President Lamar`s Indian policy succeeded in expanding the western border and opening up Cherokee lands in East Texas to white settlement. Most Texans approved of Lamar`s policy of banishing peaceful tribes to reservations and actively fighting aggressive tribes. Lamar`s achievements, however, came at a huge price. During his two years in office, Lamar spent $2.5 million on Indian affairs. In contrast, Sam Houston had spent only $190,000 on Indian affairs during his first term as president. This financial debacle contributed to Sam Houston`s return to the presidency in late 1841. Click on the image to enlarge it and get a transcript. In 1844, Sam Houston met with Comanche leaders, including Buffalo Hump, and attempted to establish a border that would allow the Comanches to move while guaranteeing peace to the Texans. In this idea, Houston encountered resistance from the Indians and the Texas Congress. Click on the image to enlarge it and get a transcript. President Lamar`s campaigns had driven the caddos out of East Texas. They joined the tattered remains of the Shawnee, Delaware, and other tribes at the Three Forks of the Trinity, where they raised and traded buffalo robes.
In 1841, the Texas Rangers burned down their village. In this letter, a group of Muskogee Indians, probably the Pakana Muskogee, who live in present-day Polk County, urged the Caddos to make peace with the Texans. At the same time, Houston has launched diplomatic initiatives to bring peace to the border. Caddos were the first to respond to these openings. In August 1842, Texas concluded a treaty with the caddos, which in turn persuaded representatives of other tribes to attend a series of larger meetings known as the Tehuacana Creek Councils. In March 1843, representatives of the Delawares, Chickasaws, Wacos, Tawakonis, Kichais, Anadarkos, Hainais, Biloxis, Cherokees, and others met with Texas officials. In the fall of the same year, an important council at Fort Bird led to a treaty ratified by the Texas Senate and signed on February 3, 1844 (see Texas Treasures for more information). Texas Indian Papers, Volume 1, #110. Letter to the chiefs of the Caddo des Muskogee, July 20, 1842. Texas Indian Papers, Volume 2, #75.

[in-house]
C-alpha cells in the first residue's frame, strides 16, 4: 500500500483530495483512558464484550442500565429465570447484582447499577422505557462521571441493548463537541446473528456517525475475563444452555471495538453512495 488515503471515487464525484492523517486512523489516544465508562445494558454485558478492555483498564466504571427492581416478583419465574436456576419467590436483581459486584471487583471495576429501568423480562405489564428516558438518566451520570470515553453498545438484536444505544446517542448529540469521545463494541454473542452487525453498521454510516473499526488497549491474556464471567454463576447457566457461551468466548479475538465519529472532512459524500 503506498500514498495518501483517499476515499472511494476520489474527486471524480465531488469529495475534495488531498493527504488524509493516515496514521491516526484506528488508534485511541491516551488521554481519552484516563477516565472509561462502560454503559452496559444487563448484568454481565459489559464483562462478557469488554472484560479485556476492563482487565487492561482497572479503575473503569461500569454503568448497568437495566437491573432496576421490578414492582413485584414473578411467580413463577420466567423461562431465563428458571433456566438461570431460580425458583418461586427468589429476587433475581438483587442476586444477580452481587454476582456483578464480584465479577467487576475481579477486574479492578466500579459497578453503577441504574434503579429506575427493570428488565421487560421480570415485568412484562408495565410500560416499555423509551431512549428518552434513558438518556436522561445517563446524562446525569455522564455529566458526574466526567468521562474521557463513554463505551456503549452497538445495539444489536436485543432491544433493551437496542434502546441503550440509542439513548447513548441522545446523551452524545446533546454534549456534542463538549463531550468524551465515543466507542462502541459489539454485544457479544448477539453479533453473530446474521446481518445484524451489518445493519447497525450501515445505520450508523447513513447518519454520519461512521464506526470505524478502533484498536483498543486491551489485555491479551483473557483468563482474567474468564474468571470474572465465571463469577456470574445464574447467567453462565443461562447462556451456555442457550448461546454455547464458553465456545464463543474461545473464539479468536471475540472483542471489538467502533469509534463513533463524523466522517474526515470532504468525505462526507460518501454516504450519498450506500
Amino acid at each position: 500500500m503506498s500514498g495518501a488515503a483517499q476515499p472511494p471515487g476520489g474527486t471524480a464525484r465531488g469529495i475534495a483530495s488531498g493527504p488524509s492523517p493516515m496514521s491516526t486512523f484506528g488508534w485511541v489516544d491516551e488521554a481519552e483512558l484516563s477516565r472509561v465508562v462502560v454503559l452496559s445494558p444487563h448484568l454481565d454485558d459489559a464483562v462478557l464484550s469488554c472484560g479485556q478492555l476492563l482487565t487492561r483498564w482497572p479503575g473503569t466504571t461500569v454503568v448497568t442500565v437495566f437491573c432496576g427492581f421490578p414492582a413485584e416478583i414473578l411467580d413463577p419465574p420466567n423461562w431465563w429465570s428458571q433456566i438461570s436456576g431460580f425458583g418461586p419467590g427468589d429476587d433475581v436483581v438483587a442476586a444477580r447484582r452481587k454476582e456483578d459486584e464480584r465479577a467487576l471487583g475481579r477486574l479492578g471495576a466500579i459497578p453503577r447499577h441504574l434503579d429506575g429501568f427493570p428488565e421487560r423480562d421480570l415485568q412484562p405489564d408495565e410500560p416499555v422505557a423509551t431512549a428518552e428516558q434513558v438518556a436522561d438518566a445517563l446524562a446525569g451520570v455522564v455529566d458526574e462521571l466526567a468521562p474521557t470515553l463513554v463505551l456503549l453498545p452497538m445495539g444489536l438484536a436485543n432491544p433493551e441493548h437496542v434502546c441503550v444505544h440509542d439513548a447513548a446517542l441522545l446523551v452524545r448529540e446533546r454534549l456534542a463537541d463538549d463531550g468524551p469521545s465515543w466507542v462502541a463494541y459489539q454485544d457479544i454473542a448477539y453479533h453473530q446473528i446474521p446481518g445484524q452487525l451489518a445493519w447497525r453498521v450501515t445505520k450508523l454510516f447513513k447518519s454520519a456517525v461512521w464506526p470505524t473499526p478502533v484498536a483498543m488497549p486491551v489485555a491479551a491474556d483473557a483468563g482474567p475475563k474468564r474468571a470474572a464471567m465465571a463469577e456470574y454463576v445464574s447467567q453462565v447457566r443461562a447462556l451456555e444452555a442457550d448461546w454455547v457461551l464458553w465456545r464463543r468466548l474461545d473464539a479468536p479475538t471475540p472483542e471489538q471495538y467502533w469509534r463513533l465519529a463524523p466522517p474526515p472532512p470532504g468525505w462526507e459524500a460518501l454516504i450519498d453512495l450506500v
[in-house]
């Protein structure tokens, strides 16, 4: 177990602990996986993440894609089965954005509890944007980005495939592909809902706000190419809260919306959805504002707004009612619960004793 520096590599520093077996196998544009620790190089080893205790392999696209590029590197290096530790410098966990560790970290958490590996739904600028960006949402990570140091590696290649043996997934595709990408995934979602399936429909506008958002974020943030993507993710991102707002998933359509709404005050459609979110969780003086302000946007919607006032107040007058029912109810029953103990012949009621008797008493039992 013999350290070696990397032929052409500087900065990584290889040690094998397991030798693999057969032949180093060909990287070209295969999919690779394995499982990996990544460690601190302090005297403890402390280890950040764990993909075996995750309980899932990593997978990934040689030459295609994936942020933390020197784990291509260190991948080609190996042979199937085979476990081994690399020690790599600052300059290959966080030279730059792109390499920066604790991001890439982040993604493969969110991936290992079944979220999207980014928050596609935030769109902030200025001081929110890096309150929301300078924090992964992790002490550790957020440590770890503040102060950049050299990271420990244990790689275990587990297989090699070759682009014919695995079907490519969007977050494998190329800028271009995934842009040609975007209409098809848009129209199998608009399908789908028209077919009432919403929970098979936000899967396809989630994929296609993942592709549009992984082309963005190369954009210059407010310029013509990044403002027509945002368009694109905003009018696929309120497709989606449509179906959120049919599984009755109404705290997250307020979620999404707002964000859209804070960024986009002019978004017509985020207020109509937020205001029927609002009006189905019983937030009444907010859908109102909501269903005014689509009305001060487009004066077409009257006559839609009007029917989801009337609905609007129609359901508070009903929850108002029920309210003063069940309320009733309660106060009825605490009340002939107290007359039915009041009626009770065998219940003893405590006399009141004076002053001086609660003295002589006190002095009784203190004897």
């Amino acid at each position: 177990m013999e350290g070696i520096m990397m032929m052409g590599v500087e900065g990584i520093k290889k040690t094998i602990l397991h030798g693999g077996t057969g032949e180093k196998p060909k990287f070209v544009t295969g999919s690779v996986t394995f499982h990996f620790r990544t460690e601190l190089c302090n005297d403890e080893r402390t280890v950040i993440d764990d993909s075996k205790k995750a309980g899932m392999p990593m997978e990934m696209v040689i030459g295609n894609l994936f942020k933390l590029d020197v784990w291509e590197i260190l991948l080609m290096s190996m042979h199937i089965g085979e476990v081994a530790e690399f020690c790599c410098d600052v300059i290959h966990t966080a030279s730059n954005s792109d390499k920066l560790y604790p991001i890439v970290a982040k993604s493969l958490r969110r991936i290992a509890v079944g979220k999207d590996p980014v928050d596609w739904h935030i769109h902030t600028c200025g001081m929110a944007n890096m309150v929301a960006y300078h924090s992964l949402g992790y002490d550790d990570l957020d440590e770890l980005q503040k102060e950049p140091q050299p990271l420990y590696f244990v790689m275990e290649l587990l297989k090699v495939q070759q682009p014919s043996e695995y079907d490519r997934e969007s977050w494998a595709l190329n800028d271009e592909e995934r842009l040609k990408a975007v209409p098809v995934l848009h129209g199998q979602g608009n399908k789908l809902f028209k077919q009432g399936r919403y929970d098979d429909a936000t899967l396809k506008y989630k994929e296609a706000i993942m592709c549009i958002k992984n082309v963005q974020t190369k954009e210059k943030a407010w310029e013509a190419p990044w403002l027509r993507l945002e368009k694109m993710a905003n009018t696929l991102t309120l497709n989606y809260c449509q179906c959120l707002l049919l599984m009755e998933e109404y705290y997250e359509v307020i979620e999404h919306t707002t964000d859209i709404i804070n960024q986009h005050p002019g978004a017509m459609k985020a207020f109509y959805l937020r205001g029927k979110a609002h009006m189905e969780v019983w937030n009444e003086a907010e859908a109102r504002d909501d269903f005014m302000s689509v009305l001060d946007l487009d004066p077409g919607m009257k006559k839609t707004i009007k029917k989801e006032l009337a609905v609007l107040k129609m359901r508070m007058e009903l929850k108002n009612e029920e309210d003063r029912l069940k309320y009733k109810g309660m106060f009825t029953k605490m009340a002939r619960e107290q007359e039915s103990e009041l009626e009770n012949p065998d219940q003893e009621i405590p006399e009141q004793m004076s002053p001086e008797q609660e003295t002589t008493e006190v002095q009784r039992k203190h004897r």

Protocol of the Council at the Brazo Waterfalls, October 7, 1844. Texas Indian Papers, Volume 2, #52. Letter from Thomas G. Western to Benjamin Sloat, July 27, 1844. . The treaty between the Native American tribes and the Republic of Texas guaranteed the end of all hostilities between them and the establishment of good trade relations between them. . Click on the image to enlarge it and get a transcript. The Tehuacana Creek Councils were meetings between Texas officials and Native American officials. The first part of the series began in the spring of 1843 near the Torrey Brothers trading post south of present-day Waco.
Houston also moved to repair fences with the Comanches. In August 1843, a temporary treaty led to an armistice between the Comanches and the Texans, and in October the Comanches agreed to meet with Houston and try to negotiate a treaty similar to the one just signed at Fort Bird. In 1844, Buffalo Hump and other Comanche leaders signed a treaty on Tehuacana Creek in which they agreed to extradite white prisoners and stop looting the Texas colonies. In return, the Texans would stop military action against the tribe, establish more trading posts, and recognize the border between Texas and the Comanchería. Comanche allies, including the Wacos, Tawakonis, Kichais, and Wichitas, also agreed to join the treaty. However, the border provision was removed by the Texas Senate in the final version, which quickly led to a resumption of hostilities. In this section: Expulsion of the Cherokees – The Comanche War – Treaty Negotiations – Trade Next Section – Table of Contents – HOME Click on the image to enlarge and get a transcript. Indian Commissioners James C. Neill, Edwin Morehouse, and Thomas Smith held a council with the Comanches and other tribes at a trading post on Tawakano Creek in September 1845. The commissioners distributed gifts, negotiated the return of stolen property, and warned the Indians to stop their raids on the settlements. The contract also guaranteed that neither party would settle in the territory of the other party.
The right option is B.a. That Anglo-American settlers and Native Americans would not do business. The Treaty of Tehuacana Creek was the treaty signed on October 9, 1844 between the Republic of Texas and native American tribes. The tribes involved in the treaty were the Comanches, Keechi, Waco, Caddo, Anadarko, Ioni, Delaware, Shawnee, Cherokee, Lipan Apache, and Tawakoni. Click on the image to enlarge it and get a transcript. .